Enable front line customer service and senior leadership to have a unified view of citizen demographics, questions, complaints, and resolutions agency-wide.
This project is still ongoing; however, there is now a holistic view of current customer service and how the CRM can fit into ways of working.
The first part of the process of exploring the needs, goals, and limitations was to talk with the stakeholders of this project. Over several weeks, I talked with several people involved in the CRM project, where several important points came out:
My colleague and I discussed these findings and determined that there was a clear need to further investigate these points. We created a CRM field research plan where we would visit our local offices and conduct contextual interviews with future users of the CRM - both as a frontline staff member or program director.
The next step was to visit my local HUD field office to gain a better perspective of current customer service process and how a CRM would need to fit into their ways of working while also considering staff ability and resources.
Over a month, I talked with 14 people of varying levels of seniority across 6 program areas. Part of my research gave me a first hand look of what we heard from stakeholders: tracking customer questions widely varies and sometimes just existed on paper.
The next step taken was to compare insights and opportunities I identified with those of my colleague in order for us to give our the stakeholders an accurate, holistic view of current customer service processes as well as ideas on how to make the CRM rollout a success.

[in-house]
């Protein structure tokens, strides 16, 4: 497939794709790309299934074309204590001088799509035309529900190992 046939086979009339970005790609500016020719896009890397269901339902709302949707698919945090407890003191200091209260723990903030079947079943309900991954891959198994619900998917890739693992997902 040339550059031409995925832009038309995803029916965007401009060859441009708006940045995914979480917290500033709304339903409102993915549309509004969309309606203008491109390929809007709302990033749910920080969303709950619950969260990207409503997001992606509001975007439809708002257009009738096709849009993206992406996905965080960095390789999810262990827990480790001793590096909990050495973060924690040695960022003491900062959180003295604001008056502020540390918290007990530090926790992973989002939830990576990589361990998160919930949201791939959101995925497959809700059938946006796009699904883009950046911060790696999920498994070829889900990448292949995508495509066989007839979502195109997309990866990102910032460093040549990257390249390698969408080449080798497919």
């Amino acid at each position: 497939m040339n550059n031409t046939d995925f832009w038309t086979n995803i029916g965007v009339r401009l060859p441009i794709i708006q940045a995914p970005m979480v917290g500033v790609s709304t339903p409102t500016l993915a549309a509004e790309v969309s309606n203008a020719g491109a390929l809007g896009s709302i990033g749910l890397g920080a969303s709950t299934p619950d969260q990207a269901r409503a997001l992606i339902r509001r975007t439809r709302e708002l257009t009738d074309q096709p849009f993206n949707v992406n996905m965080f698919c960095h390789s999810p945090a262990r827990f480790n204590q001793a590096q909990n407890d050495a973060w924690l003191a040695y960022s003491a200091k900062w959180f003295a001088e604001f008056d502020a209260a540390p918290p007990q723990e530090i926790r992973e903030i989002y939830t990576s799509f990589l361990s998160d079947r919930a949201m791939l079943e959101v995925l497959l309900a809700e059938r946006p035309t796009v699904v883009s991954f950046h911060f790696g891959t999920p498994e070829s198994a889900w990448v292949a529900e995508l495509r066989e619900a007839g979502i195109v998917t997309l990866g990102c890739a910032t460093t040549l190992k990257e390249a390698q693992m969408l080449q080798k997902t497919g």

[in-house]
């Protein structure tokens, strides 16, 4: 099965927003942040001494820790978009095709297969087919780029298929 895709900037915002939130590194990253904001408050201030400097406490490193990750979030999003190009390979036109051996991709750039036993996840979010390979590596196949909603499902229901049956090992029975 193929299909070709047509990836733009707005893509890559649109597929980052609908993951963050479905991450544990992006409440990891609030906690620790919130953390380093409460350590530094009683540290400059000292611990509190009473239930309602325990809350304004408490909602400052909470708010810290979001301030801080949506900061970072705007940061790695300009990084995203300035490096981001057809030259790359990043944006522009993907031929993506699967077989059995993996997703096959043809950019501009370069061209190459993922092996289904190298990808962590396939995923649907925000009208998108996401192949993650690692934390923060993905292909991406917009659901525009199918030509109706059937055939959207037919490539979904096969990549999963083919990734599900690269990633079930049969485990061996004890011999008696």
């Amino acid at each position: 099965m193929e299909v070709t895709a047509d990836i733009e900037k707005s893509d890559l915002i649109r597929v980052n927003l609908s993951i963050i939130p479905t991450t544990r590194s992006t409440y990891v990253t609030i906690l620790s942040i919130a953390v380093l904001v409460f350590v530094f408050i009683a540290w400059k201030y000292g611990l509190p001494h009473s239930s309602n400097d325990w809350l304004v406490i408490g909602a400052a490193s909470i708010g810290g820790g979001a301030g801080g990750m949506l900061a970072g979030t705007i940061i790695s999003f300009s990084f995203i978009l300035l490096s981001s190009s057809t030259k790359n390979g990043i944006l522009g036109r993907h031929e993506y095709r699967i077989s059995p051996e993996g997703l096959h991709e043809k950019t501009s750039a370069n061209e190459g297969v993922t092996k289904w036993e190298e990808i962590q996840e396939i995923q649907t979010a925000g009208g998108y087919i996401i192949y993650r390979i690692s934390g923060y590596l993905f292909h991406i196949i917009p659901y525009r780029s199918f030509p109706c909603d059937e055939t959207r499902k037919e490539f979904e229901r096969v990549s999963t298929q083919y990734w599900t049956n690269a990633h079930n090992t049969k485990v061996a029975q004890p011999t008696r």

Collectively, we identified 4 top takeaways to consider for this project:
Research findings report not included in this case study.
We also identified 4 opportunities where customer services process could be improved. These opportunities were sketched out in a future-state customer journey map by my colleague. I then used that artifact as a talking point to test our ideas with staff in my local office.
I met with a staff member whose office would eventually start using the CRM to record citizen interactions and questions.
Walking through the journey map yielded great insight into the possible impact of the opportunities we suggested. Based on the office’s current ways of working, the proposed customer journey still needed refinement.
This discussion resulted in me restructuring the journey to take on a service blueprint view. I did this because I discovered that there are several moving parts on HUD’s side that need to work together in order to delivery great customer service using the CRM. This is visualized in the below image.
This project is not yet finished and won’t be for a while. My suggested next steps will be is to actually sit down with CSR and watch them perform their working using the CRM system to understand how the CRM itself may be need to be changed as well as determining which metrics make sense to collect.
Copyright © 2017 Mark Bubel